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    Brownsville has the highest concentration of public housing in the nation. Within one square mile, the community comprises more than 873 stories in over 100 different buildings.

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    Many Brownsville residents say that the area has more sneaker stores than after-school programs. Brownsville has a total of three sneaker stores. A few years ago, Penny began hosting an informal after-school program so that children in her building would have a safe place to go after school.

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    Virginia Smith has lived in Brownsville her entire life, but began swimming at the Brownsville Recreation Center (BRC) just two years ago. The BRC is one of New York City’s busiest recreation centers, one of the few safe havens for the young and old.

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    Al is more of a neighborhood counselor than a barber. A jar of condoms he puts in plain sight makes his shop a place teenagers both rely on and trust. Al says his real work happens in the conversations that ensue while kids are getting their shape-ups or trims.

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    Wendy’s son Tyquan was shot and killed last July after playing basketball in a court at the Howard housing projects. As a Sethlow resident, Tyquan was not welcomed on the Howard courts. A great ball player, he was awarded these trophies while playing in numerous leagues. Tyquan is just one of the many teenagers who are victims of turf wars in Brownsville. Since his death eight months ago, there have been twenty-three murders.

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    Olivia recently formed the “Made Life Pretty Gunnas” (MLPG) crew, which is now made up of more than 50 young girls. Olivia feels that MLPG is her most dependable support network and would defend its members under any circumstance. She is currently suspended from school for fighting in defense of one of her group members.

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    Donte is one of eight who live in this three-bedroom apartment on the sixth floor. He is in the third grade and wants to be a firefighter when he grows up.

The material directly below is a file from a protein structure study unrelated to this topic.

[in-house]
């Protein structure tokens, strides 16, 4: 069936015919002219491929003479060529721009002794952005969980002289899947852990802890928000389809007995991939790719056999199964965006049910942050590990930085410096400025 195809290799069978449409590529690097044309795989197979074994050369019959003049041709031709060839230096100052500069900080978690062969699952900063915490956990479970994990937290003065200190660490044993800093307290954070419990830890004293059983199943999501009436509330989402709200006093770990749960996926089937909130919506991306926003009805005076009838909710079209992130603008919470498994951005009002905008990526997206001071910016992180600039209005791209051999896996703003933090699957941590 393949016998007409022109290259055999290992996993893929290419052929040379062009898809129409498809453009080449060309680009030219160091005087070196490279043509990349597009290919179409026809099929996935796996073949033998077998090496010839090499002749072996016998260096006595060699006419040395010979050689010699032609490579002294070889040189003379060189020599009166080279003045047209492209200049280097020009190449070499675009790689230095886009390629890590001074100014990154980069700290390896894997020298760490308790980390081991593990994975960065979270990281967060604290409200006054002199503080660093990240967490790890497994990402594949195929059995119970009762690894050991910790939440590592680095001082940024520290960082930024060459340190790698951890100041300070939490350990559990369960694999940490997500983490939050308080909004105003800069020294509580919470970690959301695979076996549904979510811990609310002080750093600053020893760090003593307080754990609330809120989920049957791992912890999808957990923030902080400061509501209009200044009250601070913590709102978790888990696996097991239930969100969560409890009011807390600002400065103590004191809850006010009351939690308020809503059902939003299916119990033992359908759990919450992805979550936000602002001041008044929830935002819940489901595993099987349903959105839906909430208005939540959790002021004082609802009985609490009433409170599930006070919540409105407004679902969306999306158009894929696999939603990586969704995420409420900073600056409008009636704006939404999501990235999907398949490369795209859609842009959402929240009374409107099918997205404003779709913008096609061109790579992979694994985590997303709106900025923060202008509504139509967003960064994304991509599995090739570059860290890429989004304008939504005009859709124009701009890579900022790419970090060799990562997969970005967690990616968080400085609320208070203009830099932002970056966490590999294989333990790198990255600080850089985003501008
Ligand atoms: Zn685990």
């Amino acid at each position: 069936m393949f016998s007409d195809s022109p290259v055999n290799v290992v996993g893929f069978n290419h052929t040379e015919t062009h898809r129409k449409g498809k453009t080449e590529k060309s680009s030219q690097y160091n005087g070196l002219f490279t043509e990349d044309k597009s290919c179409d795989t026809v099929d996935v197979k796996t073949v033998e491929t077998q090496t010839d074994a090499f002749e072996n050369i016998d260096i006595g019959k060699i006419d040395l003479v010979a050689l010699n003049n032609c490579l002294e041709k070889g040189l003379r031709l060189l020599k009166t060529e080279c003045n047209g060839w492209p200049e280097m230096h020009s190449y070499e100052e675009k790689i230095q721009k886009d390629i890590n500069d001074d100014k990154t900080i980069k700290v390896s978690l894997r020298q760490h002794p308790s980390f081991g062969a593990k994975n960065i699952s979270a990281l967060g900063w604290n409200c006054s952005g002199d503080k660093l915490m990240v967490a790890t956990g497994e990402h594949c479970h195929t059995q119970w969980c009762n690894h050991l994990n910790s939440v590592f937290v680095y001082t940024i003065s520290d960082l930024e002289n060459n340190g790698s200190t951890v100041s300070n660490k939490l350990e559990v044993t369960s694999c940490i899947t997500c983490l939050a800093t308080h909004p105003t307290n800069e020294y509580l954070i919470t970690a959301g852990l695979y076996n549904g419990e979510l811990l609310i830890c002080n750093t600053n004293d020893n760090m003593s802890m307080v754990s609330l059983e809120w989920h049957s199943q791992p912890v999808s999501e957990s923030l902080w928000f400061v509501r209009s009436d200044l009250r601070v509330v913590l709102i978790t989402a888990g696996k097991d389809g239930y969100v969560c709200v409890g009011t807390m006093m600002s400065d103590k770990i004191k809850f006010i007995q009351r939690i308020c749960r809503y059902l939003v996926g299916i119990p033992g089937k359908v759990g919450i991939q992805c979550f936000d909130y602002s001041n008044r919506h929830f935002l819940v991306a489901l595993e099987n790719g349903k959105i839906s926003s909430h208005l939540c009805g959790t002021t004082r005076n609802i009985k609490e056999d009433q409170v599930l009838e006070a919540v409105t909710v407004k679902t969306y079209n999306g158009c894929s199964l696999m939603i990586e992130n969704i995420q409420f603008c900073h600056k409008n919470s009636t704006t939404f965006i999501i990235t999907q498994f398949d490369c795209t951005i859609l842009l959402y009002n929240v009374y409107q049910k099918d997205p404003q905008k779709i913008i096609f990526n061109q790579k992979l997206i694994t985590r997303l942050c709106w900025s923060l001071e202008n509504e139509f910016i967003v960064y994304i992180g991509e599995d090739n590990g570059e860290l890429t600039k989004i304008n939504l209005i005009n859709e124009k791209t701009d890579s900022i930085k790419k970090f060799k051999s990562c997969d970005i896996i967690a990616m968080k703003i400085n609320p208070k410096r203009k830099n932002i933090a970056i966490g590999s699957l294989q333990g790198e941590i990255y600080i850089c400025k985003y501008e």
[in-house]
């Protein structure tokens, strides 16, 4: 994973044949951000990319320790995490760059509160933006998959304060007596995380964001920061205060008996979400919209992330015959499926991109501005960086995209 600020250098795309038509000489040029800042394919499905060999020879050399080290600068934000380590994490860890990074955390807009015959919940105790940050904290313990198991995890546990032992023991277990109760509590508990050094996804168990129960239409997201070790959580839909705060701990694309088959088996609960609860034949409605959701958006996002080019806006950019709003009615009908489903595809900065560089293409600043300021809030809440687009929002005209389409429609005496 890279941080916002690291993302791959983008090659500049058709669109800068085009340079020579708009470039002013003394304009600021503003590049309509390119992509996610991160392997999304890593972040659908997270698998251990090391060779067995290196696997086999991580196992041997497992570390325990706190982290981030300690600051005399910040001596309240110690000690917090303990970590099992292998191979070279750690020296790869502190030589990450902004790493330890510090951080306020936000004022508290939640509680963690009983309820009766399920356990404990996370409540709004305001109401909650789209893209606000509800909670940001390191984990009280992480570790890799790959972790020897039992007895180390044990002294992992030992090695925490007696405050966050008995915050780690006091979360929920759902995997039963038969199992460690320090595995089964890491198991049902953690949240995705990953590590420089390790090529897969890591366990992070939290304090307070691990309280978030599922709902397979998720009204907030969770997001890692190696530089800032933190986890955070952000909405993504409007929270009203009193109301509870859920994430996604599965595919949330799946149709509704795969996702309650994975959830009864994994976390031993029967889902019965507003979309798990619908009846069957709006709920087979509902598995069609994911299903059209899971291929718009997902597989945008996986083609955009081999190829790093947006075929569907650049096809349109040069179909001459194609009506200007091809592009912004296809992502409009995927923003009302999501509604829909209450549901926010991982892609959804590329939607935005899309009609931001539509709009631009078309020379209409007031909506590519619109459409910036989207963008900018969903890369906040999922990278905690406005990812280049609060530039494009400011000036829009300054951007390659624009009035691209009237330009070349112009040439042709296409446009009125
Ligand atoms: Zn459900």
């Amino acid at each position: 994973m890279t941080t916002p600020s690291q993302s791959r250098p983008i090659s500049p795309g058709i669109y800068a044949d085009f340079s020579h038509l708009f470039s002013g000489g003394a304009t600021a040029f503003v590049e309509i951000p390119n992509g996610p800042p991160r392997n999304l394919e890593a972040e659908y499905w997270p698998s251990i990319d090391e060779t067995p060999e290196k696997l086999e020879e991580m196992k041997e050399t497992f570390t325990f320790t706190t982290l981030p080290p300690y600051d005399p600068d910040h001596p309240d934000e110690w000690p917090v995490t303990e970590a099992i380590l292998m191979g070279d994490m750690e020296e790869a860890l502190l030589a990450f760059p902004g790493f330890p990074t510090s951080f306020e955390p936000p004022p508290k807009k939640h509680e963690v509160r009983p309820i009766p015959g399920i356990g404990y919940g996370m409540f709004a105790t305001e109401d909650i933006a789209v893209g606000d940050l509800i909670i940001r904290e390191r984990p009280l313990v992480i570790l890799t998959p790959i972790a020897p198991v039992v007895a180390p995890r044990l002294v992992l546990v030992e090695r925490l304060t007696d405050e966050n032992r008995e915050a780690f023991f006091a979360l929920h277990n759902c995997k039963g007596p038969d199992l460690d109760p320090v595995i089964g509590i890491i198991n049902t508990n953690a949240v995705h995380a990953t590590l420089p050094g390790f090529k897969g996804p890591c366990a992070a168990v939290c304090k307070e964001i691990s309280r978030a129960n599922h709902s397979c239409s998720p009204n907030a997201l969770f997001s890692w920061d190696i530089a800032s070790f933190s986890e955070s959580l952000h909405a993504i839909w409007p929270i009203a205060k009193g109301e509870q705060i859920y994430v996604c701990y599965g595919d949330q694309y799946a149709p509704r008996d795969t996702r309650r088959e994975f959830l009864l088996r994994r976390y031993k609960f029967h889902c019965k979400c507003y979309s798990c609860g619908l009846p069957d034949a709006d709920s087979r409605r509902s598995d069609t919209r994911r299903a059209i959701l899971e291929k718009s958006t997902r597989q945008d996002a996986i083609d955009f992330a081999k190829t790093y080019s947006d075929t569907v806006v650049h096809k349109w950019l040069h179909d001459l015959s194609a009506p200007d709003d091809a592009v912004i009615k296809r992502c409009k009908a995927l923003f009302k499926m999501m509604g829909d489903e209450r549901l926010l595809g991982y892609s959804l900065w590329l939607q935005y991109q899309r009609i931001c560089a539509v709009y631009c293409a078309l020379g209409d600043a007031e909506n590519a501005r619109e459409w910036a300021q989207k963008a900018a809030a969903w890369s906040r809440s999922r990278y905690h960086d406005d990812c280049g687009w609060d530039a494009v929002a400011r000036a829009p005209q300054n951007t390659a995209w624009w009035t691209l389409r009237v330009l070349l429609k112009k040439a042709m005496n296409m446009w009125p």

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    UPS driver Hakeem delivered packages without a security guard for about a year, until he was robbed at gunpoint while walking into a project building. As a Brownsville native, Hakeem had felt secure that he would be left alone, but it didn’t take long for reality to prove him wrong. The stolen package was left in the hallway, but the robbery motivated Hakeem to ask the company for an armed security guard. Retired NYPD officer Curtis accompanies him during deliveries in Brownsville and neighboring high-crime communities. Curtis carries two guns, a .38mm and a .9mm, for protection.

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    “Loco” and his mom, Anna, live on one of Brownsville’s most notorious blocks, which, according to them, hasn’t changed a bit over past twenty years.

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    Until 1960, Brownsville was a predominantly Jewish neighborhood. Leon Sternhell is now one of only two Jews still operating a business in the community. He has watched Brownsville’s crime rates increase as shops and storefronts are pushed out of the neighborhood. In response to the ongoing street violence, Mr. Sternhell locks the front door after every customer enters, and notes that if anything, this improves business, as his customers appreciate the safety precaution.

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    Miss Martha, who has lived in the Dumont Building for forty-one years, has seen multiple generations come and go. She remembers everything—from her children’s and grandchildren’s birthdays to the many times she has stepped over dead bodies in the hallway on her way to work. Miss Martha currently pays $230 for her two-bedroom apartment. She does not have any plans to leave the projects, as rent would be unaffordable for her anywhere else.

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    Toye Jackson aspires to save enough money and get out of the projects, but the systemic challenges she faces only work against her best efforts. As Toye’s salary increases so does her rent and she is required to pay as much as triple what other project residents pay for a unit of equal size.

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    "Sixx” has been a mentor to his nephew Brasco since Brasco was a small child; Brasco feels comfortable only around those whom Sixx trusts. Every person in the gang to which both men belong is known by his “gun name.” Sixx was named for his very first gun, a “six shot.”

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Brownsville, Brooklyn

Brownsville is New York City’s most violent neighborhood and this isn’t changing any time soon. With the highest concentration of low-income public housing in America, it’s one of the few places in Brooklyn where gentrification is nowhere in sight.